Africa is on the cusp of creating the African Continental Free Trade Area. This will be the first step on a long journey towards creating a single continental market with a customs union and free movement of people and investment – similar to the European Union.
The agreement, brokered by the African Union, was established at the Kigali Summit. To date, 52 countries have signed the agreement; only Benin, Eritrea and Nigeria have yet to sign it. The free trade area comes into force once 22 member states have ratified the document. On April 2, 2019, Gambia became the 22nd country to approve the agreement.
The first phase begins in June 2019. In terms of market access offers, the parties have already agreed to liberalise 97 percent of tariff lines, accounting for at least 90 percent of intra-African trade, with a five-year timeline for liberalisation (ten years for the least developed African countries).
Many studies conducted thus far on the expected effects of the agreement have been positive. The United Nations Economic Commission for Africa projects that the agreement will increase intra-Africa trade by over 52 percent. According to estimates by the African Development Bank, the effect of the removal of tariffs on intra-African trade will be a 0.1 percent increase in net real income, amounting to gains of $2.8 billion. In addition to the removal of tariffs, the removal of nontariff barriers on goods and services may result in a 1.25 percent increase in net real income, or a gain of $37 billion.
Much of the potential of the free trade agreement rests on the assumption that this agenda will be comprehensively implemented. Yet there is nothing in the history of trade commitments in Africa to suggest that this is likely. The trade agreement will follow the existing model of regional integration in Africa and may therefore face in even greater measure some of the implementation and coordination challenges that have obstructed regional trade. The East African Community, the most successful region in recent years, has encountered several obstacles, such as instability in the application of tariff and trade rules and trade disputes between countries. Following these disputes, some member states have ignored the rulings of the East African Community Secretariat.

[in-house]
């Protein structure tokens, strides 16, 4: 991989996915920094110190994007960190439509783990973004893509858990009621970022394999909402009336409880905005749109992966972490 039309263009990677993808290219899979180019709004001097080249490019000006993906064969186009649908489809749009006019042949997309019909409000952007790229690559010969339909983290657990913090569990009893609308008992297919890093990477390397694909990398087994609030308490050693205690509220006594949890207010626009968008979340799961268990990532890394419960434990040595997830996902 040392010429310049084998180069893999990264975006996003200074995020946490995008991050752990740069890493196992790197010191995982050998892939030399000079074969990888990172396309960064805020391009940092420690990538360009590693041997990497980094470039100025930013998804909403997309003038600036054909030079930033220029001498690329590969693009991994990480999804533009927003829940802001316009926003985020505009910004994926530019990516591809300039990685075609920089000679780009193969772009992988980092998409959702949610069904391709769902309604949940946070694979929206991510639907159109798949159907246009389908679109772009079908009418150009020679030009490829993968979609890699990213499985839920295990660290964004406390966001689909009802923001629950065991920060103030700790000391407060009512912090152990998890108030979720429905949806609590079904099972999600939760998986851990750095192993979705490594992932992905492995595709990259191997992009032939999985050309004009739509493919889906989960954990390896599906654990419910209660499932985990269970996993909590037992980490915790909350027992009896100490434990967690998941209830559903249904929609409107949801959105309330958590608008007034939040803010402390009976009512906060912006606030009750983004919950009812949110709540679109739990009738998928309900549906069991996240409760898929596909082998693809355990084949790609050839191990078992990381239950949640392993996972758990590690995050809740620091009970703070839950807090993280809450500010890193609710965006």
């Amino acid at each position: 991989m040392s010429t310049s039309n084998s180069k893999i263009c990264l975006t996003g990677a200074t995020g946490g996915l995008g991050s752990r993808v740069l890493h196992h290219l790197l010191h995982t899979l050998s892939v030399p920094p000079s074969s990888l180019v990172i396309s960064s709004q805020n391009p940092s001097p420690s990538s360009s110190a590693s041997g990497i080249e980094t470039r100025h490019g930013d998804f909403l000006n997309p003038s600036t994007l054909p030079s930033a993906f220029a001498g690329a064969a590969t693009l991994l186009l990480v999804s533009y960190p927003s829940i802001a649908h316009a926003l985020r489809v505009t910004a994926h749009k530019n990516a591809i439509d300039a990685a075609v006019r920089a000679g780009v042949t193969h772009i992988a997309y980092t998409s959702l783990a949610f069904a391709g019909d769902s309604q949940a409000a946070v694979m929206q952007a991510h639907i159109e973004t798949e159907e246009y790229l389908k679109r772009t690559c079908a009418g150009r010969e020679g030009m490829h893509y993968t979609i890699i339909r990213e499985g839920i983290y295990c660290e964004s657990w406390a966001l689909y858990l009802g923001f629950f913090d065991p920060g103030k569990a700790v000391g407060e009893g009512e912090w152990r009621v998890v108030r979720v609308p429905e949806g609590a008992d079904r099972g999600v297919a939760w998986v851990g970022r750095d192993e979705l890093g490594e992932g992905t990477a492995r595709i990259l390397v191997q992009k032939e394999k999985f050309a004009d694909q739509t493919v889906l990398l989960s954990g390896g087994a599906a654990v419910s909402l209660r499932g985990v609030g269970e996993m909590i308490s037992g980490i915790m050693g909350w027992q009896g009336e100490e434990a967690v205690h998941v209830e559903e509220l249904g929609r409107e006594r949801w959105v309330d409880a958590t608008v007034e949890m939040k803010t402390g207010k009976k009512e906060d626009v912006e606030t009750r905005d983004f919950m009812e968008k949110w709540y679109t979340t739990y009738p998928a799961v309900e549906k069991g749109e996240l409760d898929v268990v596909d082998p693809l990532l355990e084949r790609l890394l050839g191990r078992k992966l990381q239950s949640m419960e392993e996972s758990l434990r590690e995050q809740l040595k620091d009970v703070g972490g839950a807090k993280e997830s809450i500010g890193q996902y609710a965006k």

This raises the question of whether the African Union and institutions created to administer the African Continental Free Trade Area will have enough disciplinary power to make countries comply. It’s unlikely.
Other matters of coordination have not been properly considered, such as aligning the trade agreement with industrial policy in the form of providing a continental framework to avoid predatory behaviour at the national level, which is one of the causes of dispute among countries of East African community. There is also the difficulty of aligning the new trade agreement with other commitments. For example recently launched post-Cotonou trade negotiation, the latest incarnation of the trade relations between the European Union and the African, Caribbean and Pacific countries, may not integrate well with the African Continental Free Trade Area. Given that under the current Cotonou Agreement, African regions negotiate separately with the EU, an approach that could undermine the African Continental Free Trade Area agreement, the African Union is insisting on a continent-continent approach where Africa negotiates as a single unit. However, such an approach would involve North African countries that have hitherto not been part of the EU-Africa trade history (which they view as neo-colonial) and are not keen on joining the trade agreement.
For the African Continental Free Trade Area to work, the African Union will have to deal with implementation and coordination challenges from the very beginning.
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